Fixing the suspicion
Sir — Being seized by cramps in the middle of destroying his opponents is not evidence enough to infer that a batsman has “fixed” the match (“ICC scanner on ‘retired hurt’ Gibbs”, Sept 27). The International Cricket Council would have to do more than that to convince people that Herschelle Gibbs has been playing truant. Nor can one point a finger at Lance Klusener for being a shadow of his former self, especially when there was the option of leaving him out of the match. What if similar allegations were to be brought against V.V.S. Laxman tomorrow, if India lost a match'
Sukalyan Sen, Calcutta
Sir — I had travelled Air Sahara in the route Mumbai-Delhi-Dibrugarh on April 11 this year. I had booked two suitcases directly from Mumbai to Dibrugarh. On arrival at Dibrugarh airport, I found both my suitcases damaged and lodged a complaint with the ground staff of the airlines at Dibrugarh airport.
After repeated reminders, Sahara airlines agreed to repair both the suitcases and I handed them over through a local travel agent, M/S Holidays Travels, Sivasagar, to the airlines office in Dibrugarh on July 23.
Since then, despite repeated requests, Sahara airlines has not returned the suitcases taken for repair, neither has it replied to my reminders. This is hardly expected of a reputed airlines.
A.K. Samant, Sivasagar
Sir — I had taken an Air Sahara flight from Calcutta to Mumbai on August 29. When I reached Mumbai, I found that my bag was missing from the registered luggage. I informed the officer concerned about the missing luggage on the spot and was assured by him that I would be informed by the office regularly about my missing luggage. But every time I have enquired over the phone, I have only been met with a vague reply.
On September 5, I met the manager of the airlines in Mumbai who certified in writing that the Calcutta office had not sent me any bag. The Calcutta office denied that any message had arrived from Mumbai, and requested a week’s time for searching.
After a week, the Calcutta office informed me on the phone that Air Sahara would compensate me Rs 2,300 on the basis of the weight of the bag (Rs 450 per kg for 5 kgs). But I had many valuable papers inside my bag, along with Air Sahara’s cash voucher worth Rs 11,000 and my clothes.
If this is the kind of cooperation and enterprise one finds in an airlines catering to some of the more affluent people of society, it is not hard to guess the plight of the less privileged people in the country.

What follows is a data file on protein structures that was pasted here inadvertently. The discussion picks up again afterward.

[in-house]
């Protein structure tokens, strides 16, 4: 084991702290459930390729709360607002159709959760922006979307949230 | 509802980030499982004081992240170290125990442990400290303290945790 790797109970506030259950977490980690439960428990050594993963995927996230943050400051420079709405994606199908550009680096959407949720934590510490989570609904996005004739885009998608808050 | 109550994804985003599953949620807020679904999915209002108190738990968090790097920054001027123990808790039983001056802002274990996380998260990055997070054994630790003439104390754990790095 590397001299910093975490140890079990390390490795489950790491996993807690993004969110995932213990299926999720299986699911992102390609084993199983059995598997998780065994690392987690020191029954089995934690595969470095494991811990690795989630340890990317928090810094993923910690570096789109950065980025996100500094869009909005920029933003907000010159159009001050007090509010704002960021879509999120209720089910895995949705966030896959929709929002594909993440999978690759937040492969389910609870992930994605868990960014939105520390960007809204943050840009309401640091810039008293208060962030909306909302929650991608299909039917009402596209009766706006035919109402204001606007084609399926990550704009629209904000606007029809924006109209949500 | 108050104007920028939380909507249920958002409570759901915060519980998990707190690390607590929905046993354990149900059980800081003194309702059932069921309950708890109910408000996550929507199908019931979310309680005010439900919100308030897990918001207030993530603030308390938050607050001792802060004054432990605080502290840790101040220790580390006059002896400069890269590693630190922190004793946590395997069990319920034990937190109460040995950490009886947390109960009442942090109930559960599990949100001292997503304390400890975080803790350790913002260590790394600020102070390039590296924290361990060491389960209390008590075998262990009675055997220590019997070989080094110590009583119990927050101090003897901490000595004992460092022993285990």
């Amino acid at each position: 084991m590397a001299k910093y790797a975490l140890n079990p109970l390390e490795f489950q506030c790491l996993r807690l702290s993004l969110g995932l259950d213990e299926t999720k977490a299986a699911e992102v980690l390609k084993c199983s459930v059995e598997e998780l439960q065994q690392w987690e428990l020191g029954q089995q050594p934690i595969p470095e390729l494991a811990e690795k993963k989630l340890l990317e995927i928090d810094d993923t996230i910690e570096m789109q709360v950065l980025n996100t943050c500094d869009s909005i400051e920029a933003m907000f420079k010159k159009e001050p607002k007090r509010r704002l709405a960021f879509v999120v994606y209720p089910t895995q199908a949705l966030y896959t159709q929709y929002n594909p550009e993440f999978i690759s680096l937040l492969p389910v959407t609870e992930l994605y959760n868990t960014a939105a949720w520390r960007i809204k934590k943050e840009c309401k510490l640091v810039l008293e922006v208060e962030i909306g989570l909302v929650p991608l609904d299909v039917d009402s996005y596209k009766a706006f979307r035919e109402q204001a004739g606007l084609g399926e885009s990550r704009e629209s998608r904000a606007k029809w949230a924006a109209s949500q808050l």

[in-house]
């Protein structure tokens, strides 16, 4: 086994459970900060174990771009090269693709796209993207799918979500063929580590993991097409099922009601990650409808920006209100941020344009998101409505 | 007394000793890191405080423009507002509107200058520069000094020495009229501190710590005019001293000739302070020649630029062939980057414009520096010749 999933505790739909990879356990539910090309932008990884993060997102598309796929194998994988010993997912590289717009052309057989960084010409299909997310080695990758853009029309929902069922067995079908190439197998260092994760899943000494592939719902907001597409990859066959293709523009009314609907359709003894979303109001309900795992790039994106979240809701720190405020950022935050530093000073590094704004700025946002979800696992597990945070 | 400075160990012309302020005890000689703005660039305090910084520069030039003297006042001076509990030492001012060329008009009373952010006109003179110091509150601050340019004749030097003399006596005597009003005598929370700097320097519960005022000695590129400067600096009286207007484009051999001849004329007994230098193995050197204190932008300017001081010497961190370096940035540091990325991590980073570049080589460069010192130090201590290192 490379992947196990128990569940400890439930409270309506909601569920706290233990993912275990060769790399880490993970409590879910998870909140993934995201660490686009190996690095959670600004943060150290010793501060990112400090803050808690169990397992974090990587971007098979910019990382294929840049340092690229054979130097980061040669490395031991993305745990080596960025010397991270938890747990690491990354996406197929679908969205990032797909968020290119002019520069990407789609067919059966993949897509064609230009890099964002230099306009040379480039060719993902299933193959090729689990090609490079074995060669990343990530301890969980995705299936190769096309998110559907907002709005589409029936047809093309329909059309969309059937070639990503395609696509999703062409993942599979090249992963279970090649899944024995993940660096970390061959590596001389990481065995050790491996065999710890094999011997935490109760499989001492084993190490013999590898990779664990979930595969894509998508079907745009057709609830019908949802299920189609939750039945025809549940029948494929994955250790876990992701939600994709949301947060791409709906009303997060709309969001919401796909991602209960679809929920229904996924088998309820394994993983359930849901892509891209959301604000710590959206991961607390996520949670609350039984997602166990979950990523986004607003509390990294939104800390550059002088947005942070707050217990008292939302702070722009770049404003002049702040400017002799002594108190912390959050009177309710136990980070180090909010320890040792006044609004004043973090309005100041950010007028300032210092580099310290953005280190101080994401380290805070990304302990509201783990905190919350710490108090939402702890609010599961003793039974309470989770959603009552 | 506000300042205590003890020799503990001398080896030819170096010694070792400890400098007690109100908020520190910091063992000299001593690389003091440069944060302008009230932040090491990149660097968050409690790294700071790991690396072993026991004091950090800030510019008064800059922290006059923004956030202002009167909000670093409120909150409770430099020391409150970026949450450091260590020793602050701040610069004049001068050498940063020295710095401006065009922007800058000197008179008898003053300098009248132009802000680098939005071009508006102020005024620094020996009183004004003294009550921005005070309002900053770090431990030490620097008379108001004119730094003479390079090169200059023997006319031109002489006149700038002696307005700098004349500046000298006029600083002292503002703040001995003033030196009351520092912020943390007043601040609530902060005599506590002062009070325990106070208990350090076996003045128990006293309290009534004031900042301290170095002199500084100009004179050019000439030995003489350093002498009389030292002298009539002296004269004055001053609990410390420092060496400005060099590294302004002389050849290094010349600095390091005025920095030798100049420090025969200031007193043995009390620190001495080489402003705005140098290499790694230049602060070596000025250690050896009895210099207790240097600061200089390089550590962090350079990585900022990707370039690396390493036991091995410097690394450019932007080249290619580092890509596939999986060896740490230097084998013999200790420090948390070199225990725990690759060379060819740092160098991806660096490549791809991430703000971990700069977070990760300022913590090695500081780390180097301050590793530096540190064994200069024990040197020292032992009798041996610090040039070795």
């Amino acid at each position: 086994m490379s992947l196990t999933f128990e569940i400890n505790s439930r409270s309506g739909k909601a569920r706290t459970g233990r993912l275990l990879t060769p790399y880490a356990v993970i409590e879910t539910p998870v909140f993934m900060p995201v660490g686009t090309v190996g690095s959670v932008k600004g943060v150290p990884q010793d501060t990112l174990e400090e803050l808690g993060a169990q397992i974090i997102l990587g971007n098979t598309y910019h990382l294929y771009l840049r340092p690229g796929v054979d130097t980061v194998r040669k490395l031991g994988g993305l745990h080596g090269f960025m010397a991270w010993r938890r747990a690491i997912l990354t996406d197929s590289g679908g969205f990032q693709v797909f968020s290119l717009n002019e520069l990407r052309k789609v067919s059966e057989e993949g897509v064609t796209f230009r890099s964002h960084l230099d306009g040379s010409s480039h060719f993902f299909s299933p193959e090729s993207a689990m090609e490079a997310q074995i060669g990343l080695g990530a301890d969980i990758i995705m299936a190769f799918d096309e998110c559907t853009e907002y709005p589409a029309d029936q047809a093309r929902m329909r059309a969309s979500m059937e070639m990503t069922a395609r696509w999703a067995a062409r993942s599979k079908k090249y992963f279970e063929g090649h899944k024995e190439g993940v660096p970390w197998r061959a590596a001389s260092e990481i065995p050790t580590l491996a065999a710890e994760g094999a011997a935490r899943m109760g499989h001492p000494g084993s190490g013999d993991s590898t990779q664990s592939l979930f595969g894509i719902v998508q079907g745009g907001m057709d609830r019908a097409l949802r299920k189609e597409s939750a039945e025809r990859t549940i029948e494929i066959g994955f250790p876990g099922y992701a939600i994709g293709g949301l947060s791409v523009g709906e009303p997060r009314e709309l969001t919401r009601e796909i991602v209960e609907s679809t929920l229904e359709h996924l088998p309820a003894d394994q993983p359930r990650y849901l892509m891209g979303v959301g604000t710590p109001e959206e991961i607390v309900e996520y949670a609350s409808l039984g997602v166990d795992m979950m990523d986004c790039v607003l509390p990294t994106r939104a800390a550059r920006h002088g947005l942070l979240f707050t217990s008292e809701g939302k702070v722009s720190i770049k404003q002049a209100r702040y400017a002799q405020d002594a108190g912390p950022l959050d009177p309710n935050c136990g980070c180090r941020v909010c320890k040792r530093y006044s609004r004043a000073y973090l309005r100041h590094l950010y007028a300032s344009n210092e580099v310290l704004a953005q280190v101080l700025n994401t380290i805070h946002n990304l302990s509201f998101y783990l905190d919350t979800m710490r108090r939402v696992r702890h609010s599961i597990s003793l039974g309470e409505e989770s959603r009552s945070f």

P.K. Mukhopadhyay, Calcutta
Sir — Corporate insolence seems to be the trend with the giant airlines of the world, particularly against people from the third world, judging from recent reports.
My wife flew British Airways from Sweden to Calcutta via London in September 2001. While in transit at Heathrow, her hand baggage was removed, citing security precautions. After much enquiry, she was assured that the bag would be on the same flight. However, it was not.
When she finally retrieved her bag from the luggage bay on September 29, my wife found that most of her valuables had been pilfered. BA, Calcutta discredited her claim and paid a paltry sum a month later, taking refuge under the Warsaw convention. The amount was flatly rejected by us. At that time BA refer- red to the bag as checked luggage.
A protest was made on November 20. The general manager of BA apologized for his inability to help and suggested that we write to London, where the problem originated. There has been no response from the customer relations manager in London to my letter dated December 5. Is this the standard of public relations of an international airlines'
We were then helped out by an organization, and the BA office in Gurgaon finally admitted that the 7 kg handbaggage was overweight. Was this a case of excess baggage or excess paranoia' After all, BA Stockholm saw no reason for alarm.
The attitude of the BA officials is in total contrast to their worldwide campaigns for excellence and warm hospitality. One must be wary of such airlines when travelling, no matter how big and famous they claim to be.
Denzil W. Sooting, Shillong